The Full Wiki

More info on No. 454 Squadron RAAF

No. 454 Squadron RAAF: Wikis


Note: Many of our articles have direct quotes from sources you can cite, within the Wikipedia article! This article doesn't yet, but we're working on it! See more info or our list of citable articles.


From Wikipedia, the free encyclopedia

Members of No. 454 Squadron RAAF celebrate Anzac Day in Cesenatico, Italy

No. 454 Squadron of the Royal Australian Air Force was formed during World War II. 454 Squadron came into existence at Williamtown in New South Wales on 23 May 1941. The squadron was raised under the Empire Air Training Scheme.


Middle East

The squadron was destined for service in Europe with the Royal Air Force. It was, however, disbanded on 11 July, and its personnel dispersed between 456, 457 and 458 Squadrons. 454 Squadron was given a second lease of life on 30 September 1942 when it was reformed as a light bomber squadron at RAF Aqir in Palestine. It proceeded to Iraq where, equipped with Bristol Blenheims, it joined a force intended to counter German threat from the Caucasus. Based at Qaiyara, the squadron flew no operational missions and instead served to provide refresher training on the Blenheim for crews being posted to other RAF squadrons.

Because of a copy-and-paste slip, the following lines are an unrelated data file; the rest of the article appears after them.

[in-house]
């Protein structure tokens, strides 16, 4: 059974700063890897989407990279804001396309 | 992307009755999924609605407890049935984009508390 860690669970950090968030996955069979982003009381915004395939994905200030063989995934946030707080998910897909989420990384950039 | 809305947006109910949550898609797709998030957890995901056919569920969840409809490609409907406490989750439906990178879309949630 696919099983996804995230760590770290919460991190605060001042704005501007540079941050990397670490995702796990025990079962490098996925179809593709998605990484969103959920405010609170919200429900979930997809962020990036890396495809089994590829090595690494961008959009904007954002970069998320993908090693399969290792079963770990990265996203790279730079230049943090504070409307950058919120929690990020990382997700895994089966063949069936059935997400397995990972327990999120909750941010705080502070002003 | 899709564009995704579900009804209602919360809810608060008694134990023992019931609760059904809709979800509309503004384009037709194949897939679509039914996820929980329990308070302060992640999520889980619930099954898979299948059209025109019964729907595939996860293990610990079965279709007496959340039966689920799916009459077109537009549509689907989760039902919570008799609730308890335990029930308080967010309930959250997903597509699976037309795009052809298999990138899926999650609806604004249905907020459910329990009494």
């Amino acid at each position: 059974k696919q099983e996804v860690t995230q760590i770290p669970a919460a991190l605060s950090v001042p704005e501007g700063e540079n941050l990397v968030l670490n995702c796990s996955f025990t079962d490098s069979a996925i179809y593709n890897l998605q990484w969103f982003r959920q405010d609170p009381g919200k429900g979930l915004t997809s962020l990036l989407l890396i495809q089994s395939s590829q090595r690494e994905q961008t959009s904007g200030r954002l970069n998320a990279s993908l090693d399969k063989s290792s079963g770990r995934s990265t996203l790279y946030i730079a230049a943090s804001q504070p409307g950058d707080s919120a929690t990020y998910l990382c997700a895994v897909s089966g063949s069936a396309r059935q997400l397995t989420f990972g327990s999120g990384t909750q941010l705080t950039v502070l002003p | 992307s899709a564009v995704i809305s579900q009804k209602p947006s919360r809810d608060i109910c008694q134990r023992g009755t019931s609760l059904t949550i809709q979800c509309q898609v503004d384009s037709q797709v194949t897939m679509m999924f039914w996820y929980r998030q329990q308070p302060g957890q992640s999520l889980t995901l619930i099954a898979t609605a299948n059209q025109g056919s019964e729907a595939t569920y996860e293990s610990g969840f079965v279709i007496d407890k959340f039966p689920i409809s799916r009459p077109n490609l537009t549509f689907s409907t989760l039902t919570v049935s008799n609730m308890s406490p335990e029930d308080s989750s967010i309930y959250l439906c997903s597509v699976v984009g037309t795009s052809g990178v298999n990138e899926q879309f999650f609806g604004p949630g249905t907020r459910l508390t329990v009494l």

In February 1943 454 Squadron moved to Amiriya in Egypt, where it joined 201 Group of the RAF's Middle East Command. Having left its Blenheims in Iran, the squadron was equipped with Martin Baltimores. It commenced operations as a maritime patrol squadron and spent the next 17 months working in this capacity over the Mediterranean - its main targets were enemy submarines and merchant shipping. It was also used for long-range reconnaissance and occasionally employed in strikes against land targets in Crete and the Greek islands. During this period 454 Squadron operated from several airfields including Amiriya, Gambut III, and St Jean and Berka III.


In July 1944 The squadron relocated to Pescara in Italy and joined the Desert Air Force. Its role now changed to providing air support for the ground forces engaged in the Italian campaign, generally in the form of concentrated pattern bombing. Operating from a succession of airfields, 454 Squadron earned a reputation for efficiency, despite Italy's climatic extremes. In addition to its ground support missions, the squadron also attacked targets, experimented with radar-controlled bombing techniques, and, in early 1945, harried the retreating German forces by night. The squadron's war ended with the surrender of German forces in Italy on 2 May 1945 and it was disbanded at Villaorba on 14 August 1945.

During the war the squadron suffered 60 Australian fatalities.[1]

Commanding officers

WGCDR Ian Lindsay Campbell, RAAF

16 October 1942 – 22 March 1943

3 April 1943 – 4 October 1943

WGCDR John Arthur Gordon Coates, CBE, DFC, MID, RAF

4 October 1943 – 28 November 1943

WGCDR Milton 'Mike' Jeffery Moore, DFC, RAAF

1 April 1944 – 25 November 1944

Andrew Dil 'Pete' Henderson, OBE, MID, RAAF

25 November 1944 – 19 May 1945

John Gordon Rees, DFC, DFC(US), RAAF

19 May 1945 – 14 August 1945


Australian War Memorial

Lax, Mark (2006) Alamein To The Alps: 454 Squadron RAAF 1941–1945 available free to download at [1]


  1. ^ Australian War Memorial: 454 Squadron RAAF, Accessed 25 October 2007

See also



Got something to say? Make a comment.
Your name
Your email address